If I hadn’t changed and wasn’t continually changing, I doubt I’d share this here, but do because a) I’m compelled to think through and make sense of my life and b) not because a reader’s circumstances are necessarily just like mine, but because I know so many people have lived variations of what I’m saying, with their own specificities and personal details.

Giving good relationship advice (and taking it myself)

(Many years back, a woman friend of mine was having problems dealing with a guy. I wrote the following to her in a letter. I saved not the whole letter, but just this part.)

A further thought: It seems to me that once a person knows they’re being manipulated, or knows the other person does not accept the underlying nature of the relationship (or very significant points of it) or knows the other person is misrepresenting themselves, then that [original] person becomes responsible for anything that happens after that. I’d take it a step further by saying that total responsibility would include very thorough “screening” before getting too involved; i.e., really knowing yourself and stacking up the odds in such a way that you are very unlikely to even start involvements with people who will manipulate you, or not accept the nature of the relationship, or misrepresent themselves. This doesn’t mean all the scumbags are off hook — they’re still scumbags, but I just think it’s so important to take the focus off the other party; happiness demands it for one. (I speak not just of you, but from on-going experience; I really want to get this right in my own life.)

As I said, I wrote this quite a long time ago. There’s no date but probably a dozen years back. I know I was on to something, but it isn’t as if I took my own advice. Not for a long time. There are things I don’t learn in a week, or month, or even a year, but over chunks of time. My point to my friend was that she needed to take responsibility for at least some of the problems she was having with this other person. I think we women let ourselves off the hook, maybe prematurely, on occasion, because we figure once we’ve made our feelings clear on a matter with a man, our work is done. But it isn’t – not if the information we’re getting back tells us he is disregarding our words or feelings, or is being deceptive, manipulative, etcetera. It’s easier to blame them. But once you know something about somebody, you can’t unknow it.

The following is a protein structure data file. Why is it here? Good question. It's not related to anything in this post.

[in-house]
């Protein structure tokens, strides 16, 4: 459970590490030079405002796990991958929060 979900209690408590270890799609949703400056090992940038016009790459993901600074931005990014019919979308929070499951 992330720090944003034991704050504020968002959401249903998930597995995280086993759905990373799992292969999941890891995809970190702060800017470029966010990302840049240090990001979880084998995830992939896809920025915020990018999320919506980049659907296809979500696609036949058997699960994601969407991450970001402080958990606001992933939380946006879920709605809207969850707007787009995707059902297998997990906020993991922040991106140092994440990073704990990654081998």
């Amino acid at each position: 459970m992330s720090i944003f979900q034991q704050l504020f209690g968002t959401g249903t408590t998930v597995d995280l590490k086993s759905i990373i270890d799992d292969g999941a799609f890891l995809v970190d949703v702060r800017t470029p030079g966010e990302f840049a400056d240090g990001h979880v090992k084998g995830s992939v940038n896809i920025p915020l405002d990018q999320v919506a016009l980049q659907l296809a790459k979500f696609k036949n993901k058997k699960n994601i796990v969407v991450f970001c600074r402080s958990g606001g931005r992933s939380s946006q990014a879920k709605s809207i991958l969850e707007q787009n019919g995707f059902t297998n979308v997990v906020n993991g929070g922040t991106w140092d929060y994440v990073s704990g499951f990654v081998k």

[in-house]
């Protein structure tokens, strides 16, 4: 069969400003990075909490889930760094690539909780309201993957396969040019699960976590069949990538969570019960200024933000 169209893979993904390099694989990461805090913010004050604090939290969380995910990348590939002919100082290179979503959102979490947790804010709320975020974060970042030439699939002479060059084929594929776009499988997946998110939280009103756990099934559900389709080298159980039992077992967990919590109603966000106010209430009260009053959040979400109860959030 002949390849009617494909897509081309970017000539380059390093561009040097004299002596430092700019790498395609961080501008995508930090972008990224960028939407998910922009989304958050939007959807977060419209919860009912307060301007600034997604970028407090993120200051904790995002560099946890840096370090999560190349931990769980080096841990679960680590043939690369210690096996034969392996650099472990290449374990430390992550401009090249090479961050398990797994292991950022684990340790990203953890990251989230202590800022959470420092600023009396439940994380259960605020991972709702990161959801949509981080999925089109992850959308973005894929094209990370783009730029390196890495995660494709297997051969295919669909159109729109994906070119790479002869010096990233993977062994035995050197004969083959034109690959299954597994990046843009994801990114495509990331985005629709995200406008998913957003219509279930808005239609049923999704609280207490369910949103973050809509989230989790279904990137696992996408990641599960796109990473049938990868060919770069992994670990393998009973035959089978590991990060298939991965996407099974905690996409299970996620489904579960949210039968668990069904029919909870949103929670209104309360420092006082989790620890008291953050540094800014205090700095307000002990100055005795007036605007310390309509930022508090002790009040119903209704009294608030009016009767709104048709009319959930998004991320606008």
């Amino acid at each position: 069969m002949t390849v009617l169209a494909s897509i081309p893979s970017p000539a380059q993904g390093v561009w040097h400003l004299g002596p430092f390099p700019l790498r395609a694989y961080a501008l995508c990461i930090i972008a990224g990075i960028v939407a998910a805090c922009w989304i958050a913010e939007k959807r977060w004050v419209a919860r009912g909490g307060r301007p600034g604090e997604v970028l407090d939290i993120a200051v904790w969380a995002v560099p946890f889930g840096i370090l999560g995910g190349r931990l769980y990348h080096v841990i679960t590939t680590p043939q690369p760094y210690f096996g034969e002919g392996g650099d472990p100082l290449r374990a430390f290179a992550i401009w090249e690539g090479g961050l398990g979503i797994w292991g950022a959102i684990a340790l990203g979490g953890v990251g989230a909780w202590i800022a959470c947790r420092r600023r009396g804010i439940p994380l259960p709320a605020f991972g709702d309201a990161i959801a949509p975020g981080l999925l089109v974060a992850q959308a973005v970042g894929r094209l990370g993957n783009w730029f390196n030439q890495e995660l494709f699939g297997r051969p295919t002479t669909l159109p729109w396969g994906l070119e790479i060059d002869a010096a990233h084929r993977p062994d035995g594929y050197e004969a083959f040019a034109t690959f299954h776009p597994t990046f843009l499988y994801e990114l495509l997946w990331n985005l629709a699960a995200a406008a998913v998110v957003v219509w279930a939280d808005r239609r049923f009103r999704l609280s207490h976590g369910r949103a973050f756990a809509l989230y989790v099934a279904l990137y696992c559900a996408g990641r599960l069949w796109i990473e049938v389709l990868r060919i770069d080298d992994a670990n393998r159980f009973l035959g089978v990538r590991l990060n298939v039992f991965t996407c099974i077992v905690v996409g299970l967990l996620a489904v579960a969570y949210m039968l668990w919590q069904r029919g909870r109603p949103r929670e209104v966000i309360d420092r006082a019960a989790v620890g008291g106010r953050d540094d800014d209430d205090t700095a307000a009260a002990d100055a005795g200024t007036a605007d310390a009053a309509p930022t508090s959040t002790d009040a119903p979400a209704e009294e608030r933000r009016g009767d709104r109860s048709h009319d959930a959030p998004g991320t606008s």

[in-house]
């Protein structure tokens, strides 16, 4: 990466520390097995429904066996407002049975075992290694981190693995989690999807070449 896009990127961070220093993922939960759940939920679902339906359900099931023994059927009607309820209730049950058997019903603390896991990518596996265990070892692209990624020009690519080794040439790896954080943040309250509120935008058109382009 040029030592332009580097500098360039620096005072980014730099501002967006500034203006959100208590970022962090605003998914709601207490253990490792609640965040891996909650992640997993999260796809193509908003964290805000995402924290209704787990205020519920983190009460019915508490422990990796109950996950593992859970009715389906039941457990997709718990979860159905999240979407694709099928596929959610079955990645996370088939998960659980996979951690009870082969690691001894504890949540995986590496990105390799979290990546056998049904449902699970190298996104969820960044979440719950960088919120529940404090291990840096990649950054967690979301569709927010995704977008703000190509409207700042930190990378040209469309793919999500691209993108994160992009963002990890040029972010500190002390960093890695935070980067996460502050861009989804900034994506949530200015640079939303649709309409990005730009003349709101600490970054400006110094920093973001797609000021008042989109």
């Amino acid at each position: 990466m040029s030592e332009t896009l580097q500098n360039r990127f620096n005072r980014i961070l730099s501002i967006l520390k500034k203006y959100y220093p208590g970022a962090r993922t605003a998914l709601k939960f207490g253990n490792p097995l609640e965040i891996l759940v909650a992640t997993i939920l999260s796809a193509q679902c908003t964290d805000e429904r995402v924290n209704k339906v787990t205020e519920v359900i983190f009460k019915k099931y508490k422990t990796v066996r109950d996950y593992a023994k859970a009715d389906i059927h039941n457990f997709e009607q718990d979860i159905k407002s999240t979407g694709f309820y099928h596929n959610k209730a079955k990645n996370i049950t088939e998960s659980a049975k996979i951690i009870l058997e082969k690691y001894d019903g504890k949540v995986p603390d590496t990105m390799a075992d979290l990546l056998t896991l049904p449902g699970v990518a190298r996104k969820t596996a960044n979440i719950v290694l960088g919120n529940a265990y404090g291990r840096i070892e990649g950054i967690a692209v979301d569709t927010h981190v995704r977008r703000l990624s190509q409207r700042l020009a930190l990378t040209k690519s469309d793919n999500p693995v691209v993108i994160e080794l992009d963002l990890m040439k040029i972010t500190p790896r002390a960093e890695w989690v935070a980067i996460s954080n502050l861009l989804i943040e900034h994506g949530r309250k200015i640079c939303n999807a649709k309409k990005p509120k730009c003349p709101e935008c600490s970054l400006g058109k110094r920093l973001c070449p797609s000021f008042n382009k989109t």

I’m reminded of how often (really often) Judge Judy calls women out on this very point. She has no patience for women who return to the bed of a man who has hit them, or give more money to a man who never repaid them for past loans, for oft-cited examples. I’m not talking about either of those two particular situations, but the concept generally. If you know it, it’s yours now. There’s no one to truly blame other than yourself from that point forward. Many women resist this idea. They want to talk about the man who’s done them wrong. And done them wrong again. And done them wrong yet again.

I’m using women as my reference point because I am one, and the friend I wrote the above quote to was one, but the real underlying concept is not gender-specific. Man or woman, you’re an innocent party unless and until you are not. I think people hang on after they have all the information they need to cut loose because they’re getting something they’re reluctant to lose (me included). But if you’re “getting” something from someone who is manipulating you or misrepresenting themselves, or not truly accepting the relationship as it is, what are you really getting? It’s taken awhile, but I believe I now live the words I wrote to my friend. There’s a price for that, but I find that few sound, hard-won practices come without one. It’s worth it, to me.